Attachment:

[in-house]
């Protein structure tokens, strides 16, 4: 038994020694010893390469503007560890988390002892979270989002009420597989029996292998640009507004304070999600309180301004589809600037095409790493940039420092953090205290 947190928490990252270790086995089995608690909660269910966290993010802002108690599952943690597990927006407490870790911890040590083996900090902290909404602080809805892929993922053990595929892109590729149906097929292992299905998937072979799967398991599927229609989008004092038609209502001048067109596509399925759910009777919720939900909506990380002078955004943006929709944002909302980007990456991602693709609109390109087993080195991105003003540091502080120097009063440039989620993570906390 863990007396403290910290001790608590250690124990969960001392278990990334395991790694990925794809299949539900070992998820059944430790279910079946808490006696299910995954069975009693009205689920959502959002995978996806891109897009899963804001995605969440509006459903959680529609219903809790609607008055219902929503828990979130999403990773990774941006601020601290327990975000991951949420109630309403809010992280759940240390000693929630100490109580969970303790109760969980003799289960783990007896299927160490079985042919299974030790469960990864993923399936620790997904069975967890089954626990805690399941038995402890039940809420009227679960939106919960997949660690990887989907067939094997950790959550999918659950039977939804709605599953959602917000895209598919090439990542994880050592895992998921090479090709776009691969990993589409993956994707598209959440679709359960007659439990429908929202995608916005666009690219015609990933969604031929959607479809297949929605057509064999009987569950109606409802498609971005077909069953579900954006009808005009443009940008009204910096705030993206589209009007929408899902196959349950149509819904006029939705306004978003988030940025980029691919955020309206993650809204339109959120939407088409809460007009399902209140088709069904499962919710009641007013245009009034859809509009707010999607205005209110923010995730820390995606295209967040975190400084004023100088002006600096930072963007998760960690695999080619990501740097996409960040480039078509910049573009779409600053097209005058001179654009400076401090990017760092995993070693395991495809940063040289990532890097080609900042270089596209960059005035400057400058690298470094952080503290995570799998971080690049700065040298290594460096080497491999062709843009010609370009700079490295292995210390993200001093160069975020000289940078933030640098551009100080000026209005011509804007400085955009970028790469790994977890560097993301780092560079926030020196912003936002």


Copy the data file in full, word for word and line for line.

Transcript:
[in-house]
């Protein structure tokens, strides 16, 4: 038994020694010893390469503007560890988390002892979270989002009420597989029996292998640009507004304070999600309180301004589809600037095409790493940039420092953090205290 947190928490990252270790086995089995608690909660269910966290993010802002108690599952943690597990927006407490870790911890040590083996900090902290909404602080809805892929993922053990595929892109590729149906097929292992299905998937072979799967398991599927229609989008004092038609209502001048067109596509399925759910009777919720939900909506990380002078955004943006929709944002909302980007990456991602693709609109390109087993080195991105003003540091502080120097009063440039989620993570906390 863990007396403290910290001790608590250690124990969960001392278990990334395991790694990925794809299949539900070992998820059944430790279910079946808490006696299910995954069975009693009205689920959502959002995978996806891109897009899963804001995605969440509006459903959680529609219903809790609607008055219902929503828990979130999403990773990774941006601020601290327990975000991951949420109630309403809010992280759940240390000693929630100490109580969970303790109760969980003799289960783990007896299927160490079985042919299974030790469960990864993923399936620790997904069975967890089954626990805690399941038995402890039940809420009227679960939106919960997949660690990887989907067939094997950790959550999918659950039977939804709605599953959602917000895209598919090439990542994880050592895992998921090479090709776009691969990993589409993956994707598209959440679709359960007659439990429908929202995608916005666009690219015609990933969604031929959607479809297949929605057509064999009987569950109606409802498609971005077909069953579900954006009808005009443009940008009204910096705030993206589209009007929408899902196959349950149509819904006029939705306004978003988030940025980029691919955020309206993650809204339109959120939407088409809460007009399902209140088709069904499962919710009641007013245009009034859809509009707010999607205005209110923010995730820390995606295209967040975190400084004023100088002006600096930072963007998760960690695999080619990501740097996409960040480039078509910049573009779409600053097209005058001179654009400076401090990017760092995993070693395991495809940063040289990532890097080609900042270089596209960059005035400057400058690298470094952080503290995570799998971080690049700065040298290594460096080497491999062709843009010609370009700079490295292995210390993200001093160069975020000289940078933030640098551009100080000026209005011509804007400085955009970028790469790994977890560097993301780092560079926030020196912003936002």